Given the events of the last few weeks, I find myself looking back to those "good old days." For instance, in elementary school, it seemed that there was always a classmate wearing braces on their legs, a legacy of polio before the vaccine became widespread and mandatory. I also remember really cool TV commercials with cowboys riding the range and lighting up their Marlboro cigarette after a hard day's work.
It wasn't until I was an adult that I realized that men in their 40s didn't have to have a retching cough and eject phlegm out of the car window as did my father (a two-pack-a-day man). Card parties my mom attended (with kids exiled to the basement to play with Lionel Trains) had a smoke cloud that reached down to the height of a card table, which held all the good stuff, like chips, dip, etc. Learning to "low-crawl" to that table without being asphyxiated became a childhood skill as important as skipping rocks over a pond.
Yes, such fond memories ... the Marlboro Man died of cancer sometime in the '70s or '80s, and my dad quit smoking cold turkey when his doctor told him he had a choice: Quit smoking or get his personal affairs in order.
Of course there were many other fond memories. We were an Air Force family with my dad frequently off to faraway places: He worked a lot in research and development, and in those days, long-range endurance flights for heavy bombers were the norm. Once, he went to work in the morning and returned in late evening, handing me a few stones for my rock collection from his brief stop in Greenland.
Then there was the Cold War, which placed nuclear-armed bombers on "ready alert" on a runway about a mile from our home. Nobody dug bomb shelters in our community during the civil defense craze as it was pointless; we lived at ground-zero, and, in a nuclear war, it would all be over very quickly.
In October 1983, I was a company commander in Germany. On a cold, dark morning, an alert ordered me to immediately report to my unit. Tremors from tanks rumbling down the cobblestone streets shook the building. Combat units began deploying to their assigned defense positions, expecting an imminent attack from the Soviet Union. The bad guys had about 50,000 tanks forward-deployed across Eastern Europe along with thousands of tactical and strategic nuclear weapons. Our job was to dissuade them by ensuring that our response would make such an attack a very bad idea.
That morning, my wife, expecting our third child, naturally went into labor and terrified a German taxi driver as she told him in German, "Hospital, FAST!" As my unit was preparing to join a convoy heading to the field, I began receiving reports about her condition and status such as, "Captain Fonzi, your wife is at the gate," only to discover that she was already at the hospital. The alert was soon canceled, just another drill designed to cause Army spouses lost sleep. I connected with my wife just in time at the delivery room, handing an orderly my rifle and web gear as I donned a hospital gown, quickly entering the room just in time to see the lady doc field a great catch as my second daughter was born.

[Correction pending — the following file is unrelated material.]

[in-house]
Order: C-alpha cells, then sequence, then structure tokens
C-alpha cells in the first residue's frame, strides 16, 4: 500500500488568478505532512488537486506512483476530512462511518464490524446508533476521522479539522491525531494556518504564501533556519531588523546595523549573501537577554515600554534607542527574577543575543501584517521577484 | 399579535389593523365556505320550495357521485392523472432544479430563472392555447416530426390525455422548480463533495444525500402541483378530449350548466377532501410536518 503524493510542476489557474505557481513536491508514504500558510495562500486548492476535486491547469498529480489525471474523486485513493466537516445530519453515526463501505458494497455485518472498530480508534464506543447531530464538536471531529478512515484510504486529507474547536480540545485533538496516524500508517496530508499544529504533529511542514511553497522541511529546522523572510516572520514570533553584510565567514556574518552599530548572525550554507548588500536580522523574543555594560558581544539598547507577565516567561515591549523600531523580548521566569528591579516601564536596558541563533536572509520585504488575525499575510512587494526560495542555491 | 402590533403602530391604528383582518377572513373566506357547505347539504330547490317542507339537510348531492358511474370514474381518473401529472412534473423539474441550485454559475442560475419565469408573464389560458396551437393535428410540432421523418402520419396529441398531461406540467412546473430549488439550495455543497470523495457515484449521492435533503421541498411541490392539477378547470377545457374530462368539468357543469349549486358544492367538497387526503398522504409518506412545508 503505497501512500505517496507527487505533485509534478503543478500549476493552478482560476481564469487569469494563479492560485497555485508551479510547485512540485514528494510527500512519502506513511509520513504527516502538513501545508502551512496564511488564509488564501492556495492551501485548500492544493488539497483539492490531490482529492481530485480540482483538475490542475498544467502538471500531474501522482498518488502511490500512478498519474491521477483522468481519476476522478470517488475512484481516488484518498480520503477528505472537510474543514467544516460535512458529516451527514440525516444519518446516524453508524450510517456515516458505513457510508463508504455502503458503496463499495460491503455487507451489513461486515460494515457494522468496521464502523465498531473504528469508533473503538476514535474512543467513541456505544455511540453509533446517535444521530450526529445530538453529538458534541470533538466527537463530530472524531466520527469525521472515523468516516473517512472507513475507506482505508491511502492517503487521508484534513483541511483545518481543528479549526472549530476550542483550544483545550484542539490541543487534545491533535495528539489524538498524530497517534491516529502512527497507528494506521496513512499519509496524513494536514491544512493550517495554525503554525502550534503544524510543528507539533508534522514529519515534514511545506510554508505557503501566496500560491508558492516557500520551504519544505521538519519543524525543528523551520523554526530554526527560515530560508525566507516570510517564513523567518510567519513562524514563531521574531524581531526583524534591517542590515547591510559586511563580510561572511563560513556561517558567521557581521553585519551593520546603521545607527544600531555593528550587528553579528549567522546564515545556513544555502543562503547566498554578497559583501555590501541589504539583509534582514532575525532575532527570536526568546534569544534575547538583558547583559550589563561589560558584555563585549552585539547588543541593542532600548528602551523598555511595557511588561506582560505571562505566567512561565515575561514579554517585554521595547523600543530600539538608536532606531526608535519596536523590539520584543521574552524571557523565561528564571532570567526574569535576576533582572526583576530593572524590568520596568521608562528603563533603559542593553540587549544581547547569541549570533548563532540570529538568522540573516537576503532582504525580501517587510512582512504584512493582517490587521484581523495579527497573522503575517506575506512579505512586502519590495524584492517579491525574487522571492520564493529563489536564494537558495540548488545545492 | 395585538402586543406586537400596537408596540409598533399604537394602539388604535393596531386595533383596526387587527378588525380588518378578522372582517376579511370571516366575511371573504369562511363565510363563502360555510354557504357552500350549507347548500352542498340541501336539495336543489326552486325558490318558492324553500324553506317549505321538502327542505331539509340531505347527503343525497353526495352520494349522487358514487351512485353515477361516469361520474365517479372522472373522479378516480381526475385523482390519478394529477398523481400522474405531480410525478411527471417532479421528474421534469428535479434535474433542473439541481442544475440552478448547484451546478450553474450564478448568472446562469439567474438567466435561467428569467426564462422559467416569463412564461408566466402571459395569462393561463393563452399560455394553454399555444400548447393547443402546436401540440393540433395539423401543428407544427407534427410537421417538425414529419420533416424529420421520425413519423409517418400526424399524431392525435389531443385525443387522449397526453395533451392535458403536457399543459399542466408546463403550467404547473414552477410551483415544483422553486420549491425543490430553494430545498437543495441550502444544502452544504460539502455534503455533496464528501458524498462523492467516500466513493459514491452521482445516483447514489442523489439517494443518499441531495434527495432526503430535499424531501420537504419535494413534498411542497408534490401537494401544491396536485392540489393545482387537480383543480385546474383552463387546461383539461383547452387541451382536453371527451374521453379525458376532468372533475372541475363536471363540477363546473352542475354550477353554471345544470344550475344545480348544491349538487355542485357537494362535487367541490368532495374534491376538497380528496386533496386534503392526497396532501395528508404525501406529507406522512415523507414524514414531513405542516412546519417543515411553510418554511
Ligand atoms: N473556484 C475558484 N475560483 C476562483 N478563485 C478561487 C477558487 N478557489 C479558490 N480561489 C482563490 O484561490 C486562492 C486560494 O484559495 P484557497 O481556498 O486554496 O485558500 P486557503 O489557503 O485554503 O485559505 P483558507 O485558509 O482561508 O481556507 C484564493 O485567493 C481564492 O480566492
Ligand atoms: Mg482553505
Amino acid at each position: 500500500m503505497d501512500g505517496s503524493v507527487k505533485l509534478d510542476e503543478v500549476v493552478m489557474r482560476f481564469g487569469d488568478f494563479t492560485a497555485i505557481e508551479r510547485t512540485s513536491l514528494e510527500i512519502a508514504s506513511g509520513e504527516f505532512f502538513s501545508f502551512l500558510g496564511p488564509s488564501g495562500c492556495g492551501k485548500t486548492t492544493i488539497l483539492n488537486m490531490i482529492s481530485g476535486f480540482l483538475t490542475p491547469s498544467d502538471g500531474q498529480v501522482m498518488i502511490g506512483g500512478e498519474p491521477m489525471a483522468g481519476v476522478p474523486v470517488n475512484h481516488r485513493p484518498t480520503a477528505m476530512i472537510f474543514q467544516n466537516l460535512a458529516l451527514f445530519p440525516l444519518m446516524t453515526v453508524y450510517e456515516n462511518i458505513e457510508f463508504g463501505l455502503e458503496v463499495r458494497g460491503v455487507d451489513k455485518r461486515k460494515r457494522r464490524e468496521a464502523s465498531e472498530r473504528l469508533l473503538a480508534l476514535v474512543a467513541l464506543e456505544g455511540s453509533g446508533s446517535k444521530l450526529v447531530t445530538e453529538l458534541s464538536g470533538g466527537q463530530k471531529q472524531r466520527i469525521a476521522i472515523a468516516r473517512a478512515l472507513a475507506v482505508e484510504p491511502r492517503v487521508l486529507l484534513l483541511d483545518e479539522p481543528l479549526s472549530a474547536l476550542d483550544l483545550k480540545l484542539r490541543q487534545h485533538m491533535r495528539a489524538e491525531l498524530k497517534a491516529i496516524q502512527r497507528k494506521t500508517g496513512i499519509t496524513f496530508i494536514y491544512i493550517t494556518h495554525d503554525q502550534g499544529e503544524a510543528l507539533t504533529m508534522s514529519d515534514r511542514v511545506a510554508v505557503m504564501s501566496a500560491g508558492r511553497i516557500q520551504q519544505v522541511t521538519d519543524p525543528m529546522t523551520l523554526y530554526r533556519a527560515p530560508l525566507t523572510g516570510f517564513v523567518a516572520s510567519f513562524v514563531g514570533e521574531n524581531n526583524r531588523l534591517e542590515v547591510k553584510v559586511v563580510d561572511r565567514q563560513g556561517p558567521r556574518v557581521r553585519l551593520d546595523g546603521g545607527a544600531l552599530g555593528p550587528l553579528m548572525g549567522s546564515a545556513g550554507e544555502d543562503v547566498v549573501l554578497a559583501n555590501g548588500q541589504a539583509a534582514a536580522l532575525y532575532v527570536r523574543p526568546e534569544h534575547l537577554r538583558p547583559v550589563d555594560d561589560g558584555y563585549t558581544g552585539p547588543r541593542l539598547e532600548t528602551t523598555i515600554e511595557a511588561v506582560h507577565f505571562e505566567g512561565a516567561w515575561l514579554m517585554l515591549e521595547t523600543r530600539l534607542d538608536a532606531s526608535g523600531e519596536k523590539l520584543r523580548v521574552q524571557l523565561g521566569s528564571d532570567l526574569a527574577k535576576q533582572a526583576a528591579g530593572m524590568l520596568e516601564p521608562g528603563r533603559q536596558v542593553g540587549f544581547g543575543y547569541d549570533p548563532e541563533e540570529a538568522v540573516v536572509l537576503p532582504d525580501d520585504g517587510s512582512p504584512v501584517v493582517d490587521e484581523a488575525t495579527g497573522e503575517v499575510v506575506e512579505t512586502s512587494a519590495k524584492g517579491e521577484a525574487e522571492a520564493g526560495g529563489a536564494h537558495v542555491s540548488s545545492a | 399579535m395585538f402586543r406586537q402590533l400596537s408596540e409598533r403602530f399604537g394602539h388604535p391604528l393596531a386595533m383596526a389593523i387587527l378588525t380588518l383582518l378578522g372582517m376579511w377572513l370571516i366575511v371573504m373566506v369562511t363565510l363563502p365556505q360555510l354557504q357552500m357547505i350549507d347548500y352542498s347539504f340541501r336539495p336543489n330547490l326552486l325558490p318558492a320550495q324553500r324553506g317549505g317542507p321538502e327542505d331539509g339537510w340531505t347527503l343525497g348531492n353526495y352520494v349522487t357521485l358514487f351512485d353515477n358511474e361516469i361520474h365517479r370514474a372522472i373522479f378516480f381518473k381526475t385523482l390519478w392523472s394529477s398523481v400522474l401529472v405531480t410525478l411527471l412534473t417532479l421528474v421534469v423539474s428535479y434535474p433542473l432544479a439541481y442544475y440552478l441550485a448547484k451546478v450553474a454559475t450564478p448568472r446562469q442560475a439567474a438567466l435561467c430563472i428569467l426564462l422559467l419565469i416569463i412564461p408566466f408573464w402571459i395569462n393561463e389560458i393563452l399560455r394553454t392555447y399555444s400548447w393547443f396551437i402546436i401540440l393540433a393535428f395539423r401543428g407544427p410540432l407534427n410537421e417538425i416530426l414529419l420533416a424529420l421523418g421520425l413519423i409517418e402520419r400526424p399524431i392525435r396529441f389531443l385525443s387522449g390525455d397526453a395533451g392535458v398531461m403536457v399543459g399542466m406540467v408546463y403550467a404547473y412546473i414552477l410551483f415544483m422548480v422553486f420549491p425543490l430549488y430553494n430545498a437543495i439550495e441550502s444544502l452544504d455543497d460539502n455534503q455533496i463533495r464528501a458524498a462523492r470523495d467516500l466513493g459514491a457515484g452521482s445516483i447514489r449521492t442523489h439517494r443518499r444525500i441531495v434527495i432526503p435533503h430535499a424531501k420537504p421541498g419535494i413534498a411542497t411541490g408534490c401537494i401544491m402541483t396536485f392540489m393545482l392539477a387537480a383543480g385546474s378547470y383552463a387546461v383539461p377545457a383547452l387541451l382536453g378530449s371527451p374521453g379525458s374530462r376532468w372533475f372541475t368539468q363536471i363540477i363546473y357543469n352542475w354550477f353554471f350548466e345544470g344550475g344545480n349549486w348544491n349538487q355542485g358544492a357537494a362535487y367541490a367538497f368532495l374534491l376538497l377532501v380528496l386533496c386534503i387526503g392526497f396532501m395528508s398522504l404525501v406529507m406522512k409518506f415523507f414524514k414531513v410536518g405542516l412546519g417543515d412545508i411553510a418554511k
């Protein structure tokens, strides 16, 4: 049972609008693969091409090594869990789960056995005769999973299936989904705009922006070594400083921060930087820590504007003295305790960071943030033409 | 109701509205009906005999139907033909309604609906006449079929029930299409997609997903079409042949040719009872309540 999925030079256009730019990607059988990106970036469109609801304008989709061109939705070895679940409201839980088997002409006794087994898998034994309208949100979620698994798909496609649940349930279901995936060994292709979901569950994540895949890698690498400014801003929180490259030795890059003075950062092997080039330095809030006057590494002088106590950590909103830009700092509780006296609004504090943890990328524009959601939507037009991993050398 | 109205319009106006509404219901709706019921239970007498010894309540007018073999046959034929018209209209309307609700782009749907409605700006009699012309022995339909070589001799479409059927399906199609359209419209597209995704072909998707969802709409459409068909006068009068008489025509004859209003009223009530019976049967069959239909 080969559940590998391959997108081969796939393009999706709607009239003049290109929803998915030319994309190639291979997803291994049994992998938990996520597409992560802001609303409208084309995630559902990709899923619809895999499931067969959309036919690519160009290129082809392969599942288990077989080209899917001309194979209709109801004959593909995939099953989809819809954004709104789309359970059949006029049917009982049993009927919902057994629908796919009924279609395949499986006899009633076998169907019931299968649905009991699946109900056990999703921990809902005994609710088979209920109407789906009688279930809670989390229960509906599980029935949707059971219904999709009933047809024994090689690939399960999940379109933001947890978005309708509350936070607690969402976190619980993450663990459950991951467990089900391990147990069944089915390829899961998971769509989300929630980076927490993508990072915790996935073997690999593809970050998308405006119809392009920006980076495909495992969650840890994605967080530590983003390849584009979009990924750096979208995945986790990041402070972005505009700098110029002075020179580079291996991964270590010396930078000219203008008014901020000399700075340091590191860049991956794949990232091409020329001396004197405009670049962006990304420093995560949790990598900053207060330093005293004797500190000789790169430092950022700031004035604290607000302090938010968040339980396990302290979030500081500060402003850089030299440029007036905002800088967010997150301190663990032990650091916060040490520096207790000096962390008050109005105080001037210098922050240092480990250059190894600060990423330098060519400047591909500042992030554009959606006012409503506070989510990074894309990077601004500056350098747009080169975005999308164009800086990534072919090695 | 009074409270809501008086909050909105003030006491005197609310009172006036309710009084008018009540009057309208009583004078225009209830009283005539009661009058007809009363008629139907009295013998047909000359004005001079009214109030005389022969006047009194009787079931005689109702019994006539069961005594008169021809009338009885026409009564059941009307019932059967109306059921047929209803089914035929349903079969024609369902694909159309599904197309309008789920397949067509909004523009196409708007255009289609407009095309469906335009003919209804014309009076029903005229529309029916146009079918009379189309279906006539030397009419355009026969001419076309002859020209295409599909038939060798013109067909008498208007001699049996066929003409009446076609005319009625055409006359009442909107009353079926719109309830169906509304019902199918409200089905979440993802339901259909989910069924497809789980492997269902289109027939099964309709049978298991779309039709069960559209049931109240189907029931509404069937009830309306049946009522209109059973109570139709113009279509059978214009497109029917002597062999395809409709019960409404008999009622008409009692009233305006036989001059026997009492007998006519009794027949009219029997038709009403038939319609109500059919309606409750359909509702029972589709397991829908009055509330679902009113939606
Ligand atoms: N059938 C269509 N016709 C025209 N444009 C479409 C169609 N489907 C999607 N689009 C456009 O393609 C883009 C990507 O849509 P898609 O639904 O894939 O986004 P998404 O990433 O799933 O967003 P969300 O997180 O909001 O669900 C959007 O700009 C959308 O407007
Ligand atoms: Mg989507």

The Cold War almost became a very hot war that October with international affairs already tense. American Rangers parachuted on to Point Salinas airfield in Grenada, encountering anti-aircraft fire so heavy that they elected to go in low, under 600 feet for the jump. Reserve parachutes would not be able to deploy in time if their main chute failed, so they left them behind, relying solely upon their main chute. Terrorists in Lebanon also blew up the Marine barracks in a suicide attack, killing 242 Marines, while also attacking the American and French embassies. Finally, that October, the Soviets nearly launched a nuclear attack on Europe, their aging leadership misreading a communications exercise for a nuclear strike on their homeland.
In 1987, the stock market crashed, terrifying millions of investors and forcing my cousin's son to re-open his hot dog stand on New York streets after he lost his stock-broker job. He eventually recovered, but the event left emotional scars on a generation that had never experienced such an event.
Today's events make one yearn for the "stability" of times past. We're facing a pandemic of fear, a falling stock market with Main Street in jeopardy, and a disrupted distribution system for essentials, like toilet paper. The "just-in-time" super efficient supply system designed in the '90s is based upon a supply algorithm not easily changed, with warehouse capacity limited, deemed unnecessary by bean counters. Our energy independence is also threatened by a Saudi-Russian price feud which has the Saudis dumping oil on the market, crashing our shale-oil industry as oil prices collapse. Don't cheer too much as high prices and gas shortages may follow.
Every generation faces crisis and survives somewhat battered. So shall we. Δ
Al Fonzi had a 35-year military career, serving in both the Vietnam and Irag wars. Respond in a letter to the editor emailed to firstname.lastname@example.org.